keywords = "older people, community care, qualitative research, rehabilitation falls",
author = "Jennie Stewart and Chris McVittie",
year = "2011",
month = "12",
doi = "10.1007/s10433-011-0202-8",
language = "English",
volume = "8",
pages = "271--279",
journal = "European Journal of Ageing",
issn = "1613-9372",
publisher = "Springer-Verlag",
number = "4",

}

Living with falls : house-bound older people's experiences of health and community care. / Stewart, Jennie; McVittie, Chris.

In: European Journal of Ageing, Vol. 8, No. 4, 12.2011, p. 271-279.

Research output: Contribution to journalArticle

TY - JOUR

T1 - Living with falls

T2 - house-bound older people's experiences of health and community care

AU - Stewart, Jennie

AU - McVittie, Chris

PY - 2011/12

Y1 - 2011/12

N2 - Despite world-wide emphasis on falls prevention, falls and their consequences remain a major health issuefor older people, and their health care providers. Many systematic reviews have been undertaken to evaluate the impact of intervention programmes on falls reduction, however, relatively little research provides a voice for older people’s own perceptions of such programmes. To readdress this imbalance the current research utilized a purposive sampling method to recruit a hard to reach group of older people who had received a post-fall health and social-care programme to investigate their experiences of the programme. Semistructured interviews with eight housebound people aged over 65 who had fallen were undertaken, and data analysed using interpretative phenomenological analysis. Four themes were identified: losing independence; losing confidence; losing social identity; managing a changed self. Despite a tailored intervention programme minimal improvement in participants’ psychological adjustment to falls was noted. Outcomes from this study are of interest to health and social-care staff who deliver falls prevention programmes. Staff need to enhance constructive adjustment to the older person’s altered circumstances and ensure behaviours do not exacerbate their clients’ loss of independence. This should assist older people’s ability to positively manage their sense of self, allowing them to find continuing meaning in their daily lives.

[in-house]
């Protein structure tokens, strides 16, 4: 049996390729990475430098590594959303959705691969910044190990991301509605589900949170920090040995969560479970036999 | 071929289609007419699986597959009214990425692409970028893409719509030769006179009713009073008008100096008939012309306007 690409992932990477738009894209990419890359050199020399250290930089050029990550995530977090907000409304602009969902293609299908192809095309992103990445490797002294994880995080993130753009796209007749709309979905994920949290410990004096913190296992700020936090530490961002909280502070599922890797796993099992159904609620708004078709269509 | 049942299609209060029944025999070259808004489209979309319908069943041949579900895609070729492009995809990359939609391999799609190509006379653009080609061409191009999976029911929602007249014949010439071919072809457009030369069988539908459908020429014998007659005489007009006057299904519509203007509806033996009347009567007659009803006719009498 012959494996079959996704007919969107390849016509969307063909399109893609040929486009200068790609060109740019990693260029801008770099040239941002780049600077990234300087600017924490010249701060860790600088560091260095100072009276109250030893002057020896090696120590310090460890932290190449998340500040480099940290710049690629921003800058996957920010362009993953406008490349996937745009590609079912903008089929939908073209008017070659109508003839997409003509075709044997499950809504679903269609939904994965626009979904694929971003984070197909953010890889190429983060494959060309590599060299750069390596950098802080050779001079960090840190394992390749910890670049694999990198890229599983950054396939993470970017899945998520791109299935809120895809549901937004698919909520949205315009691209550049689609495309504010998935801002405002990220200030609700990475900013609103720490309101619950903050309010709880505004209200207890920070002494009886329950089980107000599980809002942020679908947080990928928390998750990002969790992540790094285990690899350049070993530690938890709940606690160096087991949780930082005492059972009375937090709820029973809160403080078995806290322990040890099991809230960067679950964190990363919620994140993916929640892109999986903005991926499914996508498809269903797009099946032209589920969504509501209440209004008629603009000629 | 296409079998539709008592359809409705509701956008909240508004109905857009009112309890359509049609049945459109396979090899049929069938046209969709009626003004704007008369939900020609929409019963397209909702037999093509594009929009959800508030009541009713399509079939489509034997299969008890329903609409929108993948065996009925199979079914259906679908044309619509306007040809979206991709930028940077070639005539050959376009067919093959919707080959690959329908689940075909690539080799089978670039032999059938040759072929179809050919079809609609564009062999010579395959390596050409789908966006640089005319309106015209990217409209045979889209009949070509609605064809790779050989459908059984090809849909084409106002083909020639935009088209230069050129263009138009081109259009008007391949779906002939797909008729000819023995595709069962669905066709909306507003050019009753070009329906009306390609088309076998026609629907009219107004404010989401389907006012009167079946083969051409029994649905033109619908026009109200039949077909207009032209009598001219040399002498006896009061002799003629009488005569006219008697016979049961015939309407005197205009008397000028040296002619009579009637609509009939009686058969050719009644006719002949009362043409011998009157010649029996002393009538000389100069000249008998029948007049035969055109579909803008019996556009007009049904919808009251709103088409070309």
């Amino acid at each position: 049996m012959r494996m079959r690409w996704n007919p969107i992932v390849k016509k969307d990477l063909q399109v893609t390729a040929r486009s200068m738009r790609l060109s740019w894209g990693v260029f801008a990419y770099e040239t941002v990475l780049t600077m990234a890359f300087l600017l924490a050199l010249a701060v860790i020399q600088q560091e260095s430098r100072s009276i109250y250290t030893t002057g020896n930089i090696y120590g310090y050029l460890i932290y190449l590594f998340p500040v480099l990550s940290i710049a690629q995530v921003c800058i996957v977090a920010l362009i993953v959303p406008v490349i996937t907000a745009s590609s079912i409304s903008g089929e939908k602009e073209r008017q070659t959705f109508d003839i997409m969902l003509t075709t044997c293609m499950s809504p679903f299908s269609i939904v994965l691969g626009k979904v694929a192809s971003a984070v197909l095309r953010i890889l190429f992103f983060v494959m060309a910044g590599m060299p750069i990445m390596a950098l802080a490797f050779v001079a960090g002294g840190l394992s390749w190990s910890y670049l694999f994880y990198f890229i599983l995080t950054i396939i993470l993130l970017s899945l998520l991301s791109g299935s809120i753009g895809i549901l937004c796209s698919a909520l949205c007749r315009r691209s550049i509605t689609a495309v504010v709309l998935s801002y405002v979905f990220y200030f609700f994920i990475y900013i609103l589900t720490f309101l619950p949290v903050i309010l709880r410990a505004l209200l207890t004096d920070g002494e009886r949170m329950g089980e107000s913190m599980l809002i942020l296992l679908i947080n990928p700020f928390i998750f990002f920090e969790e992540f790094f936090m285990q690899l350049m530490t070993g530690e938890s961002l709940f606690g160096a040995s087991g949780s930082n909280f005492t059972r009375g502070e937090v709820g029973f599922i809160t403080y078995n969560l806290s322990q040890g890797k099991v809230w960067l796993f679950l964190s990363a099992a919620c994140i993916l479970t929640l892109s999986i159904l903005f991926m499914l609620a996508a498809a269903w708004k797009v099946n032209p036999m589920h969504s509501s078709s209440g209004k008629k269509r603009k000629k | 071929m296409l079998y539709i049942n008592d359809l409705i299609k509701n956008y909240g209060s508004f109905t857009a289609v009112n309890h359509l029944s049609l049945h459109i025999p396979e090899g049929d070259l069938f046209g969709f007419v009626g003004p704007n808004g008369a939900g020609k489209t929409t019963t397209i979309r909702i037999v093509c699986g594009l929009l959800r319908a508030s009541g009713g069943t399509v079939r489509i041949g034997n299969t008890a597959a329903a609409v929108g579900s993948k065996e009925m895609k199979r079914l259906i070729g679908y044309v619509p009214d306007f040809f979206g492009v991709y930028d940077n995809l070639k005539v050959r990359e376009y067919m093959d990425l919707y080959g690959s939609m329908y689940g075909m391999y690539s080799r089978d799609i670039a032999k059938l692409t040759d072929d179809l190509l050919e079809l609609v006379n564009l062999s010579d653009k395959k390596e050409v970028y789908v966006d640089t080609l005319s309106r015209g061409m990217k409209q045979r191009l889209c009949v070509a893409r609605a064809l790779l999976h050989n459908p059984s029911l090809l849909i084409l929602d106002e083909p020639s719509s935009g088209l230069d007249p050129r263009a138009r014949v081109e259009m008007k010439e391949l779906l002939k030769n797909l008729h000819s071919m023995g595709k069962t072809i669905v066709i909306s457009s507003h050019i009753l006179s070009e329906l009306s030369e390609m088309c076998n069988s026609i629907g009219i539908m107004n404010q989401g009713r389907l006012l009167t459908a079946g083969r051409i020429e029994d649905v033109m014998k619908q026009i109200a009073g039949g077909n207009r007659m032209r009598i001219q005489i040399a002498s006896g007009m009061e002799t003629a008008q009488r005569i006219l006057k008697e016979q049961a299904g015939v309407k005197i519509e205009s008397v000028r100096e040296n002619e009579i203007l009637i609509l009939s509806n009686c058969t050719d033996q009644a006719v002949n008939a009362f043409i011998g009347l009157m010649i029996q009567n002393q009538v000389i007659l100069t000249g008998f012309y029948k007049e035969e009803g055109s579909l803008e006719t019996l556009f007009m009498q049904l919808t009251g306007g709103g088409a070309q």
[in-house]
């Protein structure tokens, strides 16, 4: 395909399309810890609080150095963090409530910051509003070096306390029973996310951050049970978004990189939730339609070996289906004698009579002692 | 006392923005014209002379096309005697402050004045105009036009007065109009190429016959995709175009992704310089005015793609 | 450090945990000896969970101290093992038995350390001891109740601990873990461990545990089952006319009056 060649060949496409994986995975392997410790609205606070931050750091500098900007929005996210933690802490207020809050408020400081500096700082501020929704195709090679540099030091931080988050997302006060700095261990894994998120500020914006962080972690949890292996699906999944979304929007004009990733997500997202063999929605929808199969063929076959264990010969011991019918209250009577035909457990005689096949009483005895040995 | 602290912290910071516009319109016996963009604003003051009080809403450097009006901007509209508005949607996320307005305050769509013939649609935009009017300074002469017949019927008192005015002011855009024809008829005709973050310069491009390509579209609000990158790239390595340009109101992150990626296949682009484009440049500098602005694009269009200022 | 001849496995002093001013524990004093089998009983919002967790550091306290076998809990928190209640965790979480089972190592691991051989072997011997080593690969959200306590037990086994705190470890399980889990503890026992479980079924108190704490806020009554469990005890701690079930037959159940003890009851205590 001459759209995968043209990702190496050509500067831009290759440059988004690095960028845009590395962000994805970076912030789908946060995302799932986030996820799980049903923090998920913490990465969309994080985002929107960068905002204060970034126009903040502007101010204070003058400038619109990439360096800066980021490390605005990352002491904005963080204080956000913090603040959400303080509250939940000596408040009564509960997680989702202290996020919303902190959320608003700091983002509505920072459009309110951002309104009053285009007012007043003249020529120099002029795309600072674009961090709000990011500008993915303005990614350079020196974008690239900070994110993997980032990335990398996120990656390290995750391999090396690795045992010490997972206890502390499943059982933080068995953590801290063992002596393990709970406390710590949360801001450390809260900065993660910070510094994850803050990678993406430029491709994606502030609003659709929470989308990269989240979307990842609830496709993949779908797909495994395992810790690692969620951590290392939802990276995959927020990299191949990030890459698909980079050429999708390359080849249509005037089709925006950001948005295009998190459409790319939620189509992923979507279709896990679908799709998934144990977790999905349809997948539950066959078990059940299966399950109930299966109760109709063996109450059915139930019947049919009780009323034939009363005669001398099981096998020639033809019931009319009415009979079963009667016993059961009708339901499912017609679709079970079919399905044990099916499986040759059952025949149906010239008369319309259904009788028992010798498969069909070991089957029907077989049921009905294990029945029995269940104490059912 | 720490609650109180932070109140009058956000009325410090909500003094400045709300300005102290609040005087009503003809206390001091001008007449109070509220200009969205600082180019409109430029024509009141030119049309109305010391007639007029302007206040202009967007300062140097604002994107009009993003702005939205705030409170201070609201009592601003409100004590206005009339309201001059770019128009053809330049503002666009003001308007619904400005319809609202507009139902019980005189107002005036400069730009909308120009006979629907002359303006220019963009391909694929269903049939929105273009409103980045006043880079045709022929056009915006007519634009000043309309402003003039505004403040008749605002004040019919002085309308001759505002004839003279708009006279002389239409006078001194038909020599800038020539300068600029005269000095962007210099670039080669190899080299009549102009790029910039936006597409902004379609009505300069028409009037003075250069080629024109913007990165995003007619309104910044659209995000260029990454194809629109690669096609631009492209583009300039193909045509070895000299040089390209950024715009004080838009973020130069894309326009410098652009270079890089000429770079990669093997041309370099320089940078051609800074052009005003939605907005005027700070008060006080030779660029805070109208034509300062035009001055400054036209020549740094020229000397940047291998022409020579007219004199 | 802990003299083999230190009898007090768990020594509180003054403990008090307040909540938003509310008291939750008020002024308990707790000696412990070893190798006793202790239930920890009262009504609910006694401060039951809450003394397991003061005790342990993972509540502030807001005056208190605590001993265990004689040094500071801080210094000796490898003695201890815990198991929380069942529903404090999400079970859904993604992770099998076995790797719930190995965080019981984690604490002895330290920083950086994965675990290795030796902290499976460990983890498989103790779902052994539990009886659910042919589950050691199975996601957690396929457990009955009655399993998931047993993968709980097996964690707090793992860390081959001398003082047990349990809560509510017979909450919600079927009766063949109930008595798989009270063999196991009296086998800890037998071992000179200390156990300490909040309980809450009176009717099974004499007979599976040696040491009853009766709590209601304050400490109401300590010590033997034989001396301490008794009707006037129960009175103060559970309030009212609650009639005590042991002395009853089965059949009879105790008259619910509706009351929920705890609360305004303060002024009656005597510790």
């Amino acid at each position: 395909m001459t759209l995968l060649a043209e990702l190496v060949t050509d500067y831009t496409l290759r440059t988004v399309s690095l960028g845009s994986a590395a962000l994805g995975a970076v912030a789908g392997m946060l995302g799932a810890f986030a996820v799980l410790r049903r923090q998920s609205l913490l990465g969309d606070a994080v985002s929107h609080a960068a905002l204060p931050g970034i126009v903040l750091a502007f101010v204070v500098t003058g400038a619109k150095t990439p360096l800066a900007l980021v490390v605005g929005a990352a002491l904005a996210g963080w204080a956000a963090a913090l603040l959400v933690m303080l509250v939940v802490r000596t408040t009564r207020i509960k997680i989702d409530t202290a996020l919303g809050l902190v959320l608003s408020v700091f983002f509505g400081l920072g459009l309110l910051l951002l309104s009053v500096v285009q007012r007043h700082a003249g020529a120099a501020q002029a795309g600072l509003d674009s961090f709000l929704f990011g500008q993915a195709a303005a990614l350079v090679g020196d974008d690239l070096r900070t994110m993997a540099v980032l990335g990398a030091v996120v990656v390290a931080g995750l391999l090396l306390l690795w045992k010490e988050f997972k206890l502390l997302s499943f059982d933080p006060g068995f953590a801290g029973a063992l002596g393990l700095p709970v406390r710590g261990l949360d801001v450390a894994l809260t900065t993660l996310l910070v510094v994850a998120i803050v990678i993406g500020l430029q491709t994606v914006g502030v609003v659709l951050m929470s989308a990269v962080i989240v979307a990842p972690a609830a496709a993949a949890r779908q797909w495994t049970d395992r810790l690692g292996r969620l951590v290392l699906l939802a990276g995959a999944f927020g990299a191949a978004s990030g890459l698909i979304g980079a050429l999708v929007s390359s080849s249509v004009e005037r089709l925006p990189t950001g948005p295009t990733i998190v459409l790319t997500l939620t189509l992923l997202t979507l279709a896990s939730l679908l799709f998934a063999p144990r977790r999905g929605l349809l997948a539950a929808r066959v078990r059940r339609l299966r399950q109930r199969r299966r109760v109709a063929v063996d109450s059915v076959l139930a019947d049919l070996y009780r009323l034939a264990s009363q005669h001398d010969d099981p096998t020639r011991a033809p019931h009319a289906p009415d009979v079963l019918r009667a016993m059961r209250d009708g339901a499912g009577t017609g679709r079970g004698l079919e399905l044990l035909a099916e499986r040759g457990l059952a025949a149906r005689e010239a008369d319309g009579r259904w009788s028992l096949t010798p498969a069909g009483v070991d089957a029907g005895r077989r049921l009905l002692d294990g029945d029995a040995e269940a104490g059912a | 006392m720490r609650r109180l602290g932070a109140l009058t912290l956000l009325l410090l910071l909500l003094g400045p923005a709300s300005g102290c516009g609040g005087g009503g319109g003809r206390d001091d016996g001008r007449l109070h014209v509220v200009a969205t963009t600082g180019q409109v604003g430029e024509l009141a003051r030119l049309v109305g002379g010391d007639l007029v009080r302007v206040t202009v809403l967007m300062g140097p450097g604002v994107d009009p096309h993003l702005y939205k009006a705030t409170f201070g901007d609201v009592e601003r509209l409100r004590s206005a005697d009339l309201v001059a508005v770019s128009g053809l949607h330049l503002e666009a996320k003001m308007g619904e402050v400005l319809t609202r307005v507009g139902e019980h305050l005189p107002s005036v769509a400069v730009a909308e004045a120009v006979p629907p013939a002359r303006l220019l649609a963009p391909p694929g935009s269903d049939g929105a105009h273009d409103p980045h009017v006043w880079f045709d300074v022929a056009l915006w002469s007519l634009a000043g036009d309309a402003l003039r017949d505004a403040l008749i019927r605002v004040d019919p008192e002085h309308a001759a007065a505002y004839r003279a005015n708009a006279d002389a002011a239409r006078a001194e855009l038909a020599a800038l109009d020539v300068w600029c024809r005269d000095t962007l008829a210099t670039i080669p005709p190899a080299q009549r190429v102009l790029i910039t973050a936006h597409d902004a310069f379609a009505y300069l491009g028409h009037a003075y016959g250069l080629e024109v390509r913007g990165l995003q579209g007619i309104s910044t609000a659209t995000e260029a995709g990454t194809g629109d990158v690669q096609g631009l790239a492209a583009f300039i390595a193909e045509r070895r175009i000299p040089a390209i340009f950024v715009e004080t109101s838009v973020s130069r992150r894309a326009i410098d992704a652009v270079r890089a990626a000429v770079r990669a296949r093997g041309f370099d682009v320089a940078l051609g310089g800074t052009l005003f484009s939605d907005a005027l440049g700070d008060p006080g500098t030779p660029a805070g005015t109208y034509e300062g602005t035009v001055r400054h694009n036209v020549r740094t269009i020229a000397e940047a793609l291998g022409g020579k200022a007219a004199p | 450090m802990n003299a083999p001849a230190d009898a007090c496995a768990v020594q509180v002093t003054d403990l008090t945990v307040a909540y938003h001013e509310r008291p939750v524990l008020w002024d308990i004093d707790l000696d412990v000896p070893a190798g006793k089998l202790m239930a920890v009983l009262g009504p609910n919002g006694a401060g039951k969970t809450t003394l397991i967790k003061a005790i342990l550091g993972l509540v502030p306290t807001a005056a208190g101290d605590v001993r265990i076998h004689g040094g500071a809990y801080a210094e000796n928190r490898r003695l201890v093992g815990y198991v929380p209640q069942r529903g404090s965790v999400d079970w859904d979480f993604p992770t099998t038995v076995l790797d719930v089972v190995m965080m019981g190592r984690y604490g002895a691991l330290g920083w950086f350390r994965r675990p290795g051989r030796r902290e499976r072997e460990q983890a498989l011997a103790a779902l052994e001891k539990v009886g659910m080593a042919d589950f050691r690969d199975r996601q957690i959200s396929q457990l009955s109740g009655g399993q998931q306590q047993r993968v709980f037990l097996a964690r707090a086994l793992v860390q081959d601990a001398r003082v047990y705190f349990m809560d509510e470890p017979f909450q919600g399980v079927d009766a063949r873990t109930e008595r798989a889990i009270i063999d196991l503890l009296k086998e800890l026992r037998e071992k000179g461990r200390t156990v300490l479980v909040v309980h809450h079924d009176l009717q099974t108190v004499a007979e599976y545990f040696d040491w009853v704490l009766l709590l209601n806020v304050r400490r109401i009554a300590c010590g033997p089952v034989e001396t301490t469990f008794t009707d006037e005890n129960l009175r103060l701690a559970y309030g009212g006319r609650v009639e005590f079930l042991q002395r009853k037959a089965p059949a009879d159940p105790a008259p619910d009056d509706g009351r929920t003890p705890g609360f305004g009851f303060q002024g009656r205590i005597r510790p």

AB - Despite world-wide emphasis on falls prevention, falls and their consequences remain a major health issuefor older people, and their health care providers. Many systematic reviews have been undertaken to evaluate the impact of intervention programmes on falls reduction, however, relatively little research provides a voice for older people’s own perceptions of such programmes. To readdress this imbalance the current research utilized a purposive sampling method to recruit a hard to reach group of older people who had received a post-fall health and social-care programme to investigate their experiences of the programme. Semistructured interviews with eight housebound people aged over 65 who had fallen were undertaken, and data analysed using interpretative phenomenological analysis. Four themes were identified: losing independence; losing confidence; losing social identity; managing a changed self. Despite a tailored intervention programme minimal improvement in participants’ psychological adjustment to falls was noted. Outcomes from this study are of interest to health and social-care staff who deliver falls prevention programmes. Staff need to enhance constructive adjustment to the older person’s altered circumstances and ensure behaviours do not exacerbate their clients’ loss of independence. This should assist older people’s ability to positively manage their sense of self, allowing them to find continuing meaning in their daily lives.

KW - older people

KW - community care

KW - qualitative research

KW - rehabilitation falls

U2 - 10.1007/s10433-011-0202-8

DO - 10.1007/s10433-011-0202-8

M3 - Article

VL - 8

SP - 271

EP - 279

JO - European Journal of Ageing

JF - European Journal of Ageing

SN - 1613-9372

IS - 4

ER -